The porphyrias are a group of different diseases, each caused by a specific abnormality in the heme production process. Heme is a chemical compound that contains iron and gives blood its red color. The essential functions of heme depend on its ability to bind oxygen. Heme is incorporated into hemoglobin, a protein that enables red blood cells to carry oxygen from the lungs to all parts of the body. Heme also plays a role in the liver where it assists in breaking down chemicals (including some drugs and hormones) so that they are easily removed from the body.
Heme is produced in the bone marrow and liver through a complex process controlled by eight different enzymes. As this production process of heme progresses, several different intermediate compounds (heme precursors) are created and modified. If one of the essential enzymes in heme production is deficient, certain precursors may accumulate in tissues (especially in the bone marrow or liver), appear in excess in the blood, and get excreted in the urine or stool. The specific precursors that accumulate depend on which enzyme is deficient. Porphyria results in a deficiency or inactivity of a specific enzyme in the heme production process, with resulting accumulation of heme precursors.

What are the signs and symptoms of porphyria?

The signs and symptoms of porphyria vary among types. Some types of porphyria (called cutaneous porphyria) cause the skin to become overly sensitive to sunlight. Areas of the skin exposed to the sun develop redness, blistering and often scarring.
The symptoms of other types of porphyria (called acute porphyrias) affect the nervous system. These symptoms include chest and abdominal pain, emotional and mental disorders, seizures and muscle weakness. These symptoms often appear quickly and last from days to weeks. Some porphyrias have a combination of acute symptoms and symptoms that affect the skin.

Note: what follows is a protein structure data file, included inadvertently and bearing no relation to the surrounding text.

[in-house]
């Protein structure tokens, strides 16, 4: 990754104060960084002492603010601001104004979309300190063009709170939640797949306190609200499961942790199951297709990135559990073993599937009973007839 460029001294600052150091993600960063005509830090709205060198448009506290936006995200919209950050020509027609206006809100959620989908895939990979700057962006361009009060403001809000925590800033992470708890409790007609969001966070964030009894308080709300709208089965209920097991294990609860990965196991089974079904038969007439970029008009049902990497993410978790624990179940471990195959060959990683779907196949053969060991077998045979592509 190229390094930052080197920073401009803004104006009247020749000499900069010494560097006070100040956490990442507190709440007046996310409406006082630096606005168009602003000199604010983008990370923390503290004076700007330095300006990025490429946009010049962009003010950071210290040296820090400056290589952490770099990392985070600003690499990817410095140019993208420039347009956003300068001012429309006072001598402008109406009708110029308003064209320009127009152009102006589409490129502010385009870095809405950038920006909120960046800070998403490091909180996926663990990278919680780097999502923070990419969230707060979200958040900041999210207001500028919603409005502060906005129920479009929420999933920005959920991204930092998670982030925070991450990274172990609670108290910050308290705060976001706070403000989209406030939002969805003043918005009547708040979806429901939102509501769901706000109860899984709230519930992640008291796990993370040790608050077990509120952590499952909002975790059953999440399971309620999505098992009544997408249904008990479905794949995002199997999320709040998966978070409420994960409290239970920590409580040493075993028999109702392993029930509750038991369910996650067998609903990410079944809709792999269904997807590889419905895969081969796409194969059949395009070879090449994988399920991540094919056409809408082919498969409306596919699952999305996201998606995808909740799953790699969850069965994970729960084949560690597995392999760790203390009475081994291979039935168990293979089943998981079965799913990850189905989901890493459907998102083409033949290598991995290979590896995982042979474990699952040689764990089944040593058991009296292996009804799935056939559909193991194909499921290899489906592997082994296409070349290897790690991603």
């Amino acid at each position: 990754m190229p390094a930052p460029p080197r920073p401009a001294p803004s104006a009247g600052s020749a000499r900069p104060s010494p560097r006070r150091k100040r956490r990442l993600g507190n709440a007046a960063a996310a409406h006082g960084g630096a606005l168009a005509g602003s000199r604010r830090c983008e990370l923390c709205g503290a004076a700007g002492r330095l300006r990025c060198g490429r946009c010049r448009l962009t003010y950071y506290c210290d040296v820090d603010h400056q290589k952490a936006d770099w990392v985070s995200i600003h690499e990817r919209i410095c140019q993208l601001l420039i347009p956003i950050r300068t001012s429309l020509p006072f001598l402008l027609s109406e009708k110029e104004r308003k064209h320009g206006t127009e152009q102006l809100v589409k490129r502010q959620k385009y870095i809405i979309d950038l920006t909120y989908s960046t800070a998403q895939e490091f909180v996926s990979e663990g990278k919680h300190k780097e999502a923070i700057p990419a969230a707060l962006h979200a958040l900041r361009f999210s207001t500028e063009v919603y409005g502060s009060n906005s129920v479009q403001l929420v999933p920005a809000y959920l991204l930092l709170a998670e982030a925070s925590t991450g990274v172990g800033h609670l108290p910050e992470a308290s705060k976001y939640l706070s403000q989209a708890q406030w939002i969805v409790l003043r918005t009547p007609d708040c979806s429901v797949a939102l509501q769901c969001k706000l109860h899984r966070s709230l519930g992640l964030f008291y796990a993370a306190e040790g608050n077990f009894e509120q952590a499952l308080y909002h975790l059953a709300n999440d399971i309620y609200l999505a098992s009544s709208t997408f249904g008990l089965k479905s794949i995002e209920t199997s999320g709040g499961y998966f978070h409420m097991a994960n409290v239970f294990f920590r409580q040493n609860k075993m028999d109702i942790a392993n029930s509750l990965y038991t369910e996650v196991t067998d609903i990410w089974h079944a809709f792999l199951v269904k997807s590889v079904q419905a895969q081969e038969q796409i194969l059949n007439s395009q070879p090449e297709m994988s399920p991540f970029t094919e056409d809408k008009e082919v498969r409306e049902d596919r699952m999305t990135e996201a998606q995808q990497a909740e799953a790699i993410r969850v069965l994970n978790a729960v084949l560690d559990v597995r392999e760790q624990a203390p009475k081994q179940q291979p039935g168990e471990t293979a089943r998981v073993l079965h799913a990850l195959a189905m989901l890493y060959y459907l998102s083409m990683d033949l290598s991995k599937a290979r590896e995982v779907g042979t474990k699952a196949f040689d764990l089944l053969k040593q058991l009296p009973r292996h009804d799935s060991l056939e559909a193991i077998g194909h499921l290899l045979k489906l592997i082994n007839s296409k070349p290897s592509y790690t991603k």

Environmental factors can trigger the signs and symptoms of porphyria. These include:
  • Alcohol
  • Smoking
  • Certain drugs, hormones
  • Exposure to sunlight
  • Stress
  • Dieting and fasting

How is porphyria diagnosed?

Porphyria is diagnosed through blood, urine, and stool tests, especially at or near the time of symptoms. Diagnosis may be difficult because the range of symptoms is common to many disorders and interpretation of the tests may be complex. A large number of tests are available, however, but results among laboratories are not always reliable.

How is porphyria treated?

Each form of porphyria is treated differently. Treatment may involve treating with heme, giving medicines to relieve the symptoms, or drawing blood. People who have severe attacks may need to be hospitalized.

What do we know about porphyria and heredity?